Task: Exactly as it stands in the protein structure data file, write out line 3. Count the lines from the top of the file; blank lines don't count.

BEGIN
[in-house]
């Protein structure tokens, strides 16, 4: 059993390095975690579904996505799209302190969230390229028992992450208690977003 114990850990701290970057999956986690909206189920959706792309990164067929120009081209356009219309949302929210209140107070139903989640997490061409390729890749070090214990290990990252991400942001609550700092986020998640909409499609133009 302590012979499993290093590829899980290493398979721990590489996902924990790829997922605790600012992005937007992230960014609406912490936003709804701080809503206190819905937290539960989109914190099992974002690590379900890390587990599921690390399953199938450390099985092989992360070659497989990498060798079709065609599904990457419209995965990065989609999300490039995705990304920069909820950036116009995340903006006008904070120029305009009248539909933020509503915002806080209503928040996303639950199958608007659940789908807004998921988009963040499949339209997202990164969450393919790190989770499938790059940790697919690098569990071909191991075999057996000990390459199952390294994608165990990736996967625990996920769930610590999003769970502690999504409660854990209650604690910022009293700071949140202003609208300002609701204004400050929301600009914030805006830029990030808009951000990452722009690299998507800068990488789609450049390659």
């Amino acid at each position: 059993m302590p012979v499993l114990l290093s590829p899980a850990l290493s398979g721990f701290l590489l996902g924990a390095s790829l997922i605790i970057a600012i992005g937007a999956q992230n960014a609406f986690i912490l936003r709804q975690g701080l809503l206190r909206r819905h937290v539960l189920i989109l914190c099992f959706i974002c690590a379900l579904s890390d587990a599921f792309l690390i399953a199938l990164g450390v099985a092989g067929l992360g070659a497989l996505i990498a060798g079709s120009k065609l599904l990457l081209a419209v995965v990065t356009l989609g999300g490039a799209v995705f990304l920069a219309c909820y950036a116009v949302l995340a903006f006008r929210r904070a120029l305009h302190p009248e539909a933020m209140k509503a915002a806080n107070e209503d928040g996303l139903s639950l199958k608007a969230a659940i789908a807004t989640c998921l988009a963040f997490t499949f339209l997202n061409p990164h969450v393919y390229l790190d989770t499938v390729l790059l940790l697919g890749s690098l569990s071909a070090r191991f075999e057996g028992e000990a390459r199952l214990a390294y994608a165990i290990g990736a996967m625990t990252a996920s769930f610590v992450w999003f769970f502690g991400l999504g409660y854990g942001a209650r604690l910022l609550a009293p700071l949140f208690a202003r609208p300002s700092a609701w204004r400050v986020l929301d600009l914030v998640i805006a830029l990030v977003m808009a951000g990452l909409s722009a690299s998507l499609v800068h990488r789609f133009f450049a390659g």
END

């Amino acid at each position: 059993m302590p012979v499993l114990l290093s590829p899980a850990l290493s398979g721990f701290l590489l996902g924990a390095s790829l997922i605790i970057a600012i992005g937007a999956q992230n960014a609406f986690i912490l936003r709804q975690g701080l809503l206190r909206r819905h937290v539960l189920i989109l914190c099992f959706i974002c690590a379900l579904s890390d587990a599921f792309l690390i399953a199938l990164g450390v099985a092989g067929l992360g070659a497989l996505i990498a060798g079709s120009k065609l599904l990457l081209a419209v995965v990065t356009l989609g999300g490039a799209v995705f990304l920069a219309c909820y950036a116009v949302l995340a903006f006008r929210r904070a120029l305009h302190p009248e539909a933020m209140k509503a915002a806080n107070e209503d928040g996303l139903s639950l199958k608007a969230a659940i789908a807004t989640c998921l988009a963040f997490t499949f339209l997202n061409p990164h969450v393919y390229l790190d989770t499938v390729l790059l940790l697919g890749s690098l569990s071909a070090r191991f075999e057996g028992e000990a390459r199952l214990a390294y994608a165990i290990g990736a996967m625990t990252a996920s769930f610590v992450w999003f769970f502690g991400l999504g409660y854990g942001a209650r604690l910022l609550a009293p700071l949140f208690a202003r609208p300002s700092a609701w204004r400050v986020l929301d600009l914030v998640i805006a830029l990030v977003m808009a951000g990452l909409s722009a690299s998507l499609v800068h990488r789609f133009f450049a390659g």